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The primary objective of this study was to validate a novel method of assessing hand hygiene compliance using ultrasound transmitters in patient zones and staff tagged with receivers. The secondary objective was to assess the impact of audio reminders and quantified individual feedback.
An observational comparison against manual assessment followed by assessment using an open-label randomized control method.
Patient zones were established in 3 wards of 2 large teaching hospitals, including 88 general and 18 intensive care unit ward beds.
Consented regular ward nursing, medical, and allied health staff.
Concordance between 40 hours of manual observation using trained hand hygiene auditors and automated measures of opportunities and compliance. Subsequent measured interventions were reminder beeps and written individual feedback.
When compared with manual observations, ultrasound monitoring underestimated percentage compliances by a nonsignificant mean (95% confidence interval [CI]) difference of 5.2% (−20.1% to 9.8%; P = .491). After the intervention, adjusted multivariate analysis showed mean (95% CI) overall compliance in the intervention arm was 6.8% (2.5%−11.1%; P = .002) higher than in the control arm. Results stratified by compliance at entry and exit showed that the effect of intervention was stronger for compliance at exit than at entry.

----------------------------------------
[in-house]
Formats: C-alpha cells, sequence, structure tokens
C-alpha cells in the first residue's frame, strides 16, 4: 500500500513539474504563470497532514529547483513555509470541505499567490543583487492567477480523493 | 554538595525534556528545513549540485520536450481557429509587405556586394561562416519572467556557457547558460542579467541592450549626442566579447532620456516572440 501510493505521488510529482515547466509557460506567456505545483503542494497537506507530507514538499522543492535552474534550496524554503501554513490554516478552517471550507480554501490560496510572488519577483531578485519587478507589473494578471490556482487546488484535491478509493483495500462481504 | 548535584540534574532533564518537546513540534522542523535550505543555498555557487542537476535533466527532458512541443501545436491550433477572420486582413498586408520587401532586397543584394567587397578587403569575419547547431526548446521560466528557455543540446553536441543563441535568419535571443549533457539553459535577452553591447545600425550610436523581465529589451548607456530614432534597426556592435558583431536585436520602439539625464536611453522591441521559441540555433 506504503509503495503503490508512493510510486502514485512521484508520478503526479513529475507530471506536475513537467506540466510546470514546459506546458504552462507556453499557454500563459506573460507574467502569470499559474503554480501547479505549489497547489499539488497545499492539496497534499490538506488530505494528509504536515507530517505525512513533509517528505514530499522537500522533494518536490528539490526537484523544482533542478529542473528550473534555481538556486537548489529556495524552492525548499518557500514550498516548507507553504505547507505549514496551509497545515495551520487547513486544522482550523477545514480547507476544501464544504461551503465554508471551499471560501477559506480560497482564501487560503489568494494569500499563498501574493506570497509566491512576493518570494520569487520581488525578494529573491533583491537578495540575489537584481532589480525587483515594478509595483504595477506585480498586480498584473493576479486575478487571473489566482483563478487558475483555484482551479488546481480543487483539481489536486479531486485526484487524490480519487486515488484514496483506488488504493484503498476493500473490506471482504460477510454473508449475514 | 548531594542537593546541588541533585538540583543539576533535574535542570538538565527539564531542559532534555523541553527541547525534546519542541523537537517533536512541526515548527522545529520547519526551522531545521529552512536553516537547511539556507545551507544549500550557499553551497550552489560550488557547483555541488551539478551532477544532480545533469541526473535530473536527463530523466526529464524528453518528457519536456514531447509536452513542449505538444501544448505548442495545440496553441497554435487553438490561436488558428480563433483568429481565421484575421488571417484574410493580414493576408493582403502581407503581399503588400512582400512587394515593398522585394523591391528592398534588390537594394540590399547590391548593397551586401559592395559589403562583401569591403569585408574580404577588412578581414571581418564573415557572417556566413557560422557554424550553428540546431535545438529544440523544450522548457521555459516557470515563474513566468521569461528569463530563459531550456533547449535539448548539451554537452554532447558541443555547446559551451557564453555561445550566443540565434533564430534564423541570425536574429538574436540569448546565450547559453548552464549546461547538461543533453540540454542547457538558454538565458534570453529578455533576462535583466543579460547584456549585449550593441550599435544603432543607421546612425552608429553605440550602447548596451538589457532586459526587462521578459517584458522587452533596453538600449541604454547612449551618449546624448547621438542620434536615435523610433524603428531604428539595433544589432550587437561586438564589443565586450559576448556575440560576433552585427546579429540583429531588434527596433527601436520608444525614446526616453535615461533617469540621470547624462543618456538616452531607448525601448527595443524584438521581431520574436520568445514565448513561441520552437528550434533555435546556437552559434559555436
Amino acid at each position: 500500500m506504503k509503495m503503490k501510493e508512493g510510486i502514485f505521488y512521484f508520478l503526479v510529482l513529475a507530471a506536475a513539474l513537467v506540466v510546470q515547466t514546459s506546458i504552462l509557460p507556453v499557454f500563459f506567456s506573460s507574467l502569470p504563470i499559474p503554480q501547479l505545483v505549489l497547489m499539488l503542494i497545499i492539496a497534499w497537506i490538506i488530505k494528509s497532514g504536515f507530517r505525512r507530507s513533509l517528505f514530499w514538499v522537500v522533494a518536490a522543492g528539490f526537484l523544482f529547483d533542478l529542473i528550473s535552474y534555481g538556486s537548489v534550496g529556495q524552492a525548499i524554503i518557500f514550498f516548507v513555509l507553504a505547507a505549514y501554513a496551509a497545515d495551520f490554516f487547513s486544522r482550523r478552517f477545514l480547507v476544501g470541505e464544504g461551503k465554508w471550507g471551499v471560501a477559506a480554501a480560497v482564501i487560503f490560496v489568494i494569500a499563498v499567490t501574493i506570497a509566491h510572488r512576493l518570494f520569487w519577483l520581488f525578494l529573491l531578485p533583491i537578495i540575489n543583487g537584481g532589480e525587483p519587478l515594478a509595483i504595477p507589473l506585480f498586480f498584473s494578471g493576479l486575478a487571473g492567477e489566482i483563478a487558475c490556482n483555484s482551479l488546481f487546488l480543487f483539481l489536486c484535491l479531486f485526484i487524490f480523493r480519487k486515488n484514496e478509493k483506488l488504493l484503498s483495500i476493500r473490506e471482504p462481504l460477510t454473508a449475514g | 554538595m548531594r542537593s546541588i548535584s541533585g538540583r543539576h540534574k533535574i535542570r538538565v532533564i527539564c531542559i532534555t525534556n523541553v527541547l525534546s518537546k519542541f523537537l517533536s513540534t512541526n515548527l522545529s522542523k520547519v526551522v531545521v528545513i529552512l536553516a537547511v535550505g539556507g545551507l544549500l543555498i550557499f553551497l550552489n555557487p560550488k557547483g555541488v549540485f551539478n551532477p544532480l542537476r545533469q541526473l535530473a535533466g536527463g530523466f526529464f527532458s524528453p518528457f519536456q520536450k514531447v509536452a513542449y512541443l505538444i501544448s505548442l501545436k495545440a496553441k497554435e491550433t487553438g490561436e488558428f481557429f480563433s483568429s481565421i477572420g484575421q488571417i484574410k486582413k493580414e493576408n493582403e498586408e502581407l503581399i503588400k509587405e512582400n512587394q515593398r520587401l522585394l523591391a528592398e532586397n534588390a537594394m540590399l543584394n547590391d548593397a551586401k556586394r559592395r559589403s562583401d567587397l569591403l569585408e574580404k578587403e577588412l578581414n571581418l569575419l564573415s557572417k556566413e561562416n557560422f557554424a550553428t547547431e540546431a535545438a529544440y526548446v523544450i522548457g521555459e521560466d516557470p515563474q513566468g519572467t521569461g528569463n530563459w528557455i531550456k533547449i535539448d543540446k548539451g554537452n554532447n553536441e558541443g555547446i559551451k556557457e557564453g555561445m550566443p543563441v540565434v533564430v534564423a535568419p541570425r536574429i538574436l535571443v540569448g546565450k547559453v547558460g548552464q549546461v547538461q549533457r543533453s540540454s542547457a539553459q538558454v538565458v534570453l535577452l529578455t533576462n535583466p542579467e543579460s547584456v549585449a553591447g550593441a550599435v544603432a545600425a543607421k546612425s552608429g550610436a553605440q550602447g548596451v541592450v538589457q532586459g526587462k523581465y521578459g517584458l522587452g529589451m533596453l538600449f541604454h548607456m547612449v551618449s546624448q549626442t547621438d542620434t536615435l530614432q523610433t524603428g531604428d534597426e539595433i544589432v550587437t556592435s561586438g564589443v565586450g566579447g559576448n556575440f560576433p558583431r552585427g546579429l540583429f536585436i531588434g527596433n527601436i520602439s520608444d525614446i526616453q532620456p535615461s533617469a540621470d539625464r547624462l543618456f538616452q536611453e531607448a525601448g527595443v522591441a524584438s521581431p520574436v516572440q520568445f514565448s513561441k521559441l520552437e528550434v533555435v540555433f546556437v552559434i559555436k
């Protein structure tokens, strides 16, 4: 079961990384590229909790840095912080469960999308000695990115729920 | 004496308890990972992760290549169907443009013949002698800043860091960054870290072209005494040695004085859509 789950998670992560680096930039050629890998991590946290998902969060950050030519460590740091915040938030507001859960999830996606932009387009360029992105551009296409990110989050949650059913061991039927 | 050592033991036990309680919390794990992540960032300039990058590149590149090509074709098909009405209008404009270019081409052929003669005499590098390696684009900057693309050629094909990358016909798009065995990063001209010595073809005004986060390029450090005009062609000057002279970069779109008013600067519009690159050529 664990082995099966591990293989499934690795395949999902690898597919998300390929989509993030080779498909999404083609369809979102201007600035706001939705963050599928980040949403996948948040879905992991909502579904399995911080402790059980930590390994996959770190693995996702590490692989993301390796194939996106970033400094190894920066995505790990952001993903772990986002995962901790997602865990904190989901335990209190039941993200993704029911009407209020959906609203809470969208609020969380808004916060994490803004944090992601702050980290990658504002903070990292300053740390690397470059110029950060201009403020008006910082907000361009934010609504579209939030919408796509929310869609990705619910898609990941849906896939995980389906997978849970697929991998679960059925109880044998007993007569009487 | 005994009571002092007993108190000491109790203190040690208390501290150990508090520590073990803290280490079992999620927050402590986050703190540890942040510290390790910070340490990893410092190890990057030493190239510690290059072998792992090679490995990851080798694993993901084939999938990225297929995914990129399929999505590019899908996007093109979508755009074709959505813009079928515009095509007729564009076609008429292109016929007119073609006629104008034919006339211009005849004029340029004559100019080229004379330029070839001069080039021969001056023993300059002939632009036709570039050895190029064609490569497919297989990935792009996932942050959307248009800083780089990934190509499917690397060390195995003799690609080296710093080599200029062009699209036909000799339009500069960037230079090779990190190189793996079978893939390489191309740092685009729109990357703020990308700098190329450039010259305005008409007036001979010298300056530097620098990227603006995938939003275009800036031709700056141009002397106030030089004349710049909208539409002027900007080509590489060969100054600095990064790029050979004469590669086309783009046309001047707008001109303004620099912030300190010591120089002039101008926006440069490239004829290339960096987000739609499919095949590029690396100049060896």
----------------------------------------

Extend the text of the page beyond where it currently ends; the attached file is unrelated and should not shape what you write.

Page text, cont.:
Our automated measure of hand hygiene compliance is valid when compared with the traditional gold standard of manual observations. As an interventional tool, ultrasound-based automated hand hygiene audits have significant benefit that can be built upon with enhancements and find increasing acceptance with time.
Here we describe the evolution through winter of a layer of in situ supercooled water beneath the sea ice at a site close to the McMurdo Ice Shelf. From early winter (May), the temperature of the upper water column was below its surface freezing point, implying contact with an ice shelf at depth. By late winter the supercooled layer was c. 40 m deep with a maximum supercooling of c. 25 mK located 1–2 m below the sea ice-water interface. Transitory in situ supercooling events were also observed, one lasting c. 17 hours and reaching a depth of 70 m. In spite of these very low temperatures the isotopic composition of the water was relatively heavy, suggesting little glacial melt. Further, the water's temperature-salinity signature indicates contributions to water mass properties from High Salinity Shelf Water produced in areas of high sea ice production to the north of McMurdo Sound. Our measurements imply the existence of a heat sink beneath the supercooled layer that extracts heat from the ocean to thicken and cool this layer and contributes to the thickness of the sea ice cover. This sink is linked to the circulation pattern of the McMurdo Sound.
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